Health departments to receive healthcare-reform boost

Sep 24, 2010 (CIDRAP News) – As some of the key provisions of the Obama administration's healthcare reform law took effect this week, Health and Human Services (HHS) Secretary Kathleen Sebelius today announced details of a public health funding component of the law that includes resources to help prevent and manage disease outbreaks.

The nearly $100 million in grants that Sebelius announced involve the law's Prevention and Public Health Fund, which are designed to help states and localities support a host of critical public health programs such as HIV prevention and testing, tobacco cessation efforts, and obesity prevention, according to an HHS press release.

"This investment in prevention and public health will pay enormous dividends both today and in the future," Sebelius said in the statement. "In order to strengthen our health care system, we need to stop just focusing solely on sick care and start focusing more on proven evidence-based ways to keep people healthy in the first place."

HHS said the grants go toward proven department programs and divisions. More than $75 million will go to key state and local public health programs that the Centers for Disease Control and Prevention (CDC) supports, and about $26 million will help fund state and local programs that fall under the Substance Abuse and Mental Health Services Administration. Another grant from the Health Resources Services Administration will help launch the Healthy Weight Collaborative at the Prevention Center for Healthy Weight.

On the infectious disease front, $26.4 million in grants funded through the CDC will go toward strengthening epidemiology, laboratory, and health information systems capacity at health departments in 50 states, two territories, and six of the nation's largest urban areas, the HHS said.

More specifically, the awards will help departments:

  • Hire and train epidemiologists, laboratory scientists, and health information specialists who can address multiple infectious diseases
  • Increase the number of modernized public health labs chat can exchange electronic information with other labs
  • Develop the capacity to interface with electronic health records, such as through electronic lab-based reporting conducted to national standards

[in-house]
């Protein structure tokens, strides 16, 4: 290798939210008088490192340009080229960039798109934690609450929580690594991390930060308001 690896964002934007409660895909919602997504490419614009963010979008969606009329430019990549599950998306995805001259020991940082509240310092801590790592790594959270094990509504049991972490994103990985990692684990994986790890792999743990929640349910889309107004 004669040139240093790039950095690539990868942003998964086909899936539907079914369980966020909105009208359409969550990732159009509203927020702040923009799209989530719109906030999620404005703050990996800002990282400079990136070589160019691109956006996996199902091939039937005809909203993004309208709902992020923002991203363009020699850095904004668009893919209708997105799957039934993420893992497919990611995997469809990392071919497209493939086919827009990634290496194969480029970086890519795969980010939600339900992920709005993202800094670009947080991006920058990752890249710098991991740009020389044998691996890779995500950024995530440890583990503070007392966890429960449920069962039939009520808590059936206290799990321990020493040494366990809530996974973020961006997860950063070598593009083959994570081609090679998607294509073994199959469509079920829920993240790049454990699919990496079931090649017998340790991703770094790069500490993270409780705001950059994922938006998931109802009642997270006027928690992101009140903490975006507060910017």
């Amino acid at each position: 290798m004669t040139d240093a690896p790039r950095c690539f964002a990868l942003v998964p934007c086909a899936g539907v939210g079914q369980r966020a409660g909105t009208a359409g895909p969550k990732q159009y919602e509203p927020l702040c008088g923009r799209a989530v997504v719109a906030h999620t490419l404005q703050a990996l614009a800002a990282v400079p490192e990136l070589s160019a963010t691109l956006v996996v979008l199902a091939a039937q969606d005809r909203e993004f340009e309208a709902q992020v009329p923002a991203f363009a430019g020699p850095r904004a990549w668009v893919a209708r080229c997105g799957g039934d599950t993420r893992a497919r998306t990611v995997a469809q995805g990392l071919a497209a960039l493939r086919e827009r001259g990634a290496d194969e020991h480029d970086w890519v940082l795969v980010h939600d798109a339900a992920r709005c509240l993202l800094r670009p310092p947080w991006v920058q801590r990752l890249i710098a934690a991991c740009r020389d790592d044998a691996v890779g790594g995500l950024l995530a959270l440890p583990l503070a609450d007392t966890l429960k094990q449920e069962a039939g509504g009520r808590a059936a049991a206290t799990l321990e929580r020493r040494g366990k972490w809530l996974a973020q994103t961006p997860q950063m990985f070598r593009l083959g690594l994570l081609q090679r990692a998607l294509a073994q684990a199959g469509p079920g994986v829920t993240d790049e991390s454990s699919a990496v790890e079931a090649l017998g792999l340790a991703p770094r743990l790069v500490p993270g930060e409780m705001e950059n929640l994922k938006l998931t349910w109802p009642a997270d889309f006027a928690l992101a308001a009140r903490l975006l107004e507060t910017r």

Dr Beth Bell, who directs the CDC's National Center for Emerging and Zoonotic Infectious Diseases, said in the statement that the funding will, for example, help health departments respond more easily to disease outbreaks, monitor disease trends, and gauge the impact of interventions such as vaccines.

"In addition, the investments in information systems will put health departments in a better position to engage effectively in this modern era of health information exchange and evolving electronic health records," Bell said.

According to the HHS, the funding with come through Epidemiology and Laboratory Capacity for Infectious Disease (ELC) and Emerging Infections Program (EIP) cooperative agreements, $18.9 million of it from the healthcare reform act's new Prevention and Public Health Fund and $7.5 million from the CDC's annual base appropriations.

Scott Becker, executive director of the Association of Public Health Laboratories, told CIDRAP News that he is elated by today's funding announcement and that the CDC is providing an additional $22.75 million to the ELC program. He said state and local labs have struggled to maintain operations during the economic downturn and that they desperately need the new resources.

"What is even better is that this infusion of funds is only the first of many years of federal support that will both continue and increase in amount as a result of the new health reform law," Becker said. "On behalf of the nation's laboratories, I thank the president and his administration and the Congress for acting so wisely to improve the health of Americans."

The CDC is set to distribute the $22.75 million through the ELC program in accordance with approved applications, he said, adding that the funds will allow labs to retain scientists to improve surveillance and disease detection and to purchase materials for testing.

Becker said ELC funding is expected to increase by $50 million in the next fiscal year and that applicants will receive notification of their funding amounts early next week.

See also:

Sep 24 HHS press release

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